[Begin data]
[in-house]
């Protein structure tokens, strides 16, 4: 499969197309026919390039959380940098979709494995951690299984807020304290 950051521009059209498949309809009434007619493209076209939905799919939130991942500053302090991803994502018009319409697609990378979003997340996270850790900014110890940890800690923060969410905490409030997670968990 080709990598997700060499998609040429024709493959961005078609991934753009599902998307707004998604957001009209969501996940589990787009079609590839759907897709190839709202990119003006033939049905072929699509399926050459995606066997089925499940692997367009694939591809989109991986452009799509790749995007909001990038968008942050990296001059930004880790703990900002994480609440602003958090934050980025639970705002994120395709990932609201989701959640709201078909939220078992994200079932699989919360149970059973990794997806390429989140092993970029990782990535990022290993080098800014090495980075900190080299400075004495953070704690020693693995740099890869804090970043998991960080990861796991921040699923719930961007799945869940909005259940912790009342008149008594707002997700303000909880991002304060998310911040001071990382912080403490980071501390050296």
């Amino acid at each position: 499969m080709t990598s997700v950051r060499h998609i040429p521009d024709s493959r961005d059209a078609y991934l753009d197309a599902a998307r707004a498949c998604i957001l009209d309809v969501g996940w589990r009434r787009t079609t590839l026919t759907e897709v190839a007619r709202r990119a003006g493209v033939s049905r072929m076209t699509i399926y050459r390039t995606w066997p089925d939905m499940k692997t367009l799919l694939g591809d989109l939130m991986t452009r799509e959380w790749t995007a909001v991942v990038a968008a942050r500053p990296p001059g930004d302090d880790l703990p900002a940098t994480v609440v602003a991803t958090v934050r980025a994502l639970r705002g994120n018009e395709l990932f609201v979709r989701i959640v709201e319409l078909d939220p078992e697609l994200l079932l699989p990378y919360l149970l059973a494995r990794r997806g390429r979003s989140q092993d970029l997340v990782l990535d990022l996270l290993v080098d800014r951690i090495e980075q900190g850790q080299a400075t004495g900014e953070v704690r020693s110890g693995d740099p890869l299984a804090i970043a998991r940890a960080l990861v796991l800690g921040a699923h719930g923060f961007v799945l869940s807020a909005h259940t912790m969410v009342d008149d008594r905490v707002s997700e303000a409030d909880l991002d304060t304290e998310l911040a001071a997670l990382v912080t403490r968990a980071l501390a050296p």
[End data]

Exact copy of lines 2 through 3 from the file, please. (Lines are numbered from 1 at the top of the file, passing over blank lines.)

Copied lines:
């Protein structure tokens, strides 16, 4: 499969197309026919390039959380940098979709494995951690299984807020304290 950051521009059209498949309809009434007619493209076209939905799919939130991942500053302090991803994502018009319409697609990378979003997340996270850790900014110890940890800690923060969410905490409030997670968990 080709990598997700060499998609040429024709493959961005078609991934753009599902998307707004998604957001009209969501996940589990787009079609590839759907897709190839709202990119003006033939049905072929699509399926050459995606066997089925499940692997367009694939591809989109991986452009799509790749995007909001990038968008942050990296001059930004880790703990900002994480609440602003958090934050980025639970705002994120395709990932609201989701959640709201078909939220078992994200079932699989919360149970059973990794997806390429989140092993970029990782990535990022290993080098800014090495980075900190080299400075004495953070704690020693693995740099890869804090970043998991960080990861796991921040699923719930961007799945869940909005259940912790009342008149008594707002997700303000909880991002304060998310911040001071990382912080403490980071501390050296």
């Amino acid at each position: 499969m080709t990598s997700v950051r060499h998609i040429p521009d024709s493959r961005d059209a078609y991934l753009d197309a599902a998307r707004a498949c998604i957001l009209d309809v969501g996940w589990r009434r787009t079609t590839l026919t759907e897709v190839a007619r709202r990119a003006g493209v033939s049905r072929m076209t699509i399926y050459r390039t995606w066997p089925d939905m499940k692997t367009l799919l694939g591809d989109l939130m991986t452009r799509e959380w790749t995007a909001v991942v990038a968008a942050r500053p990296p001059g930004d302090d880790l703990p900002a940098t994480v609440v602003a991803t958090v934050r980025a994502l639970r705002g994120n018009e395709l990932f609201v979709r989701i959640v709201e319409l078909d939220p078992e697609l994200l079932l699989p990378y919360l149970l059973a494995r990794r997806g390429r979003s989140q092993d970029l997340v990782l990535d990022l996270l290993v080098d800014r951690i090495e980075q900190g850790q080299a400075t004495g900014e953070v704690r020693s110890g693995d740099p890869l299984a804090i970043a998991r940890a960080l990861v796991l800690g921040a699923h719930g923060f961007v799945l869940s807020a909005h259940t912790m969410v009342d008149d008594r905490v707002s997700e303000a409030d909880l991002d304060t304290e998310l911040a001071a997670l990382v912080t403490r968990a980071l501390a050296p």